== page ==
Wednesday, April 09, 2008

A Question of Race, Part 2

Part 1 is here.

Prejudice in the late 1960s and early 1970s manifested itself in many ways. I remember hearing bad jokes, sick stories, and caricatures that turned my stomach.

Somehow I rejected many of these attitudes, even though they were dominate. Many people I knew had no problem with attitudes about the "colored" folks. My grandmother up until she died last year made off-the-cuff remarks about her caretakers, as in, "she's a really nice colored girl, them folks do good at changing the sheets." She did not mean harm; it was way she was raised.

Attitudes are difficult to change.

In 1971 I was in the third grade at my rural elementary school.

One day I was asked if there were any black teachers at my school.

"No," I said, and returned to whatever I was doing, probably reading a book.

My third grade teacher was Mrs. Fairfax. She was a wonderful lady and I loved her with all the adoration a nine-year-old girl could muster for her teacher. She expected and received the best from me. I was her best student but she did not have favorites. She simply acknowledged that I made the top grades and moved on, but at the same time I still felt special.

She was unique that way.

She was also black. I had forgotten!

A similar event happened when I was 17. I had my driver's license and I wanted guitar lessons. I found a teacher a one of the city's music shops at one of the malls.
He was a wonderful teacher, very patient and very much ready to help me improve my performance and technique.

I took lessons from him for about a year. One day someone who had met him approached me and asked me why I had never mentioned the fact that my guitar teacher was a black man.

"It never occurred to me that it was a problem," I said.

I guess the moral of these musings is that upbringing and environment can be overcome. I like to think that I am open minded and maybe a little less prejudiced than some.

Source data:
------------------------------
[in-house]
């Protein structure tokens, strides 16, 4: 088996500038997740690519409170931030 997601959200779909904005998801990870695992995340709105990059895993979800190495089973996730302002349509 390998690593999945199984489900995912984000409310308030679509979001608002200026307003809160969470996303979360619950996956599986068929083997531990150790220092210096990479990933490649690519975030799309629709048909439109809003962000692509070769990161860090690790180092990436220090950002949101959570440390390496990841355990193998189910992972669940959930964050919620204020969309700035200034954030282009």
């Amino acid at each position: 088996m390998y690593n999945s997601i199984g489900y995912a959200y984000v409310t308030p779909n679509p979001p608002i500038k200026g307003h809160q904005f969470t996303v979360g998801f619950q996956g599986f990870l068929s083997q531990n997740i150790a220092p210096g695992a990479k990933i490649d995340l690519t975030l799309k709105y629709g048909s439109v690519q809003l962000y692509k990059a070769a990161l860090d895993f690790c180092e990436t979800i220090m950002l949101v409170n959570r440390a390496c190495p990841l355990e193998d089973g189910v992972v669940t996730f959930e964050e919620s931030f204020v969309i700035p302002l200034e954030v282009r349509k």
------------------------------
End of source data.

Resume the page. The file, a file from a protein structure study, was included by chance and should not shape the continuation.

However, I am sure that I have prejudice and bigotries because I do not believe that people can be free of such things. I think everyone has them.

Prejudice and bigotries manifest themselves in many ways. I guarantee there are a number of white men (and women) watching the Democratic primaries in horror. It must be the stuff of their nightmares as they watch a woman and a black man duke it out for the presidential nomination.

I remember when Doug Wilder was nominated governor of Virginia. Several people I knew thought this would be the end of life as we knew it for this state. But that didn't happen. Wilder was a pretty good governor as governors go.

I feel sure that if Barack Obama ends up as president, life will continue on. If Hillary Clinton ends up as president, life will continue on. I suppose it will even continue on if John McCain ends up as president. How it continues on is another question entirely, but it is not a question that I think is answered by pointing at race and gender.

Maybe one day those traits won't matter. Maybe we'll all be able to be see only people, you and you and me and all of the rest, as just folks. Just human beings trying to get along.

**Editors note**

Upon reflection, I changed several of the above paragraphs of this entry to eliminate some things that I thought may embarrass someone else and to clarify a few points at the end. The meaning is still the same, I think.

**End Editors note**

3 comments:

  1. First to the last sentences: yes life will go on no matter who gets elected...the question is "how".

    It's so interesting to read about these times where racial prejudice was so casually felt and discussed. I think of the movie "Babe" and the line "that's just the way things are". Now, hopefully this sort of prejudice is gone from many and has at least waned in others. Unfortunately, from what I read on the Blue Ridge Muse post this morning, it's still all too real.

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  2. Yes, of course the "how" is important... but I wonder how much the fear of that "how" is influenced by prejudice or gender bias?

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  3. I can't help but think about the movie Plesantville when I'm reading this. Good entries CD!

    I think I'll be musing on this a while. Shannon

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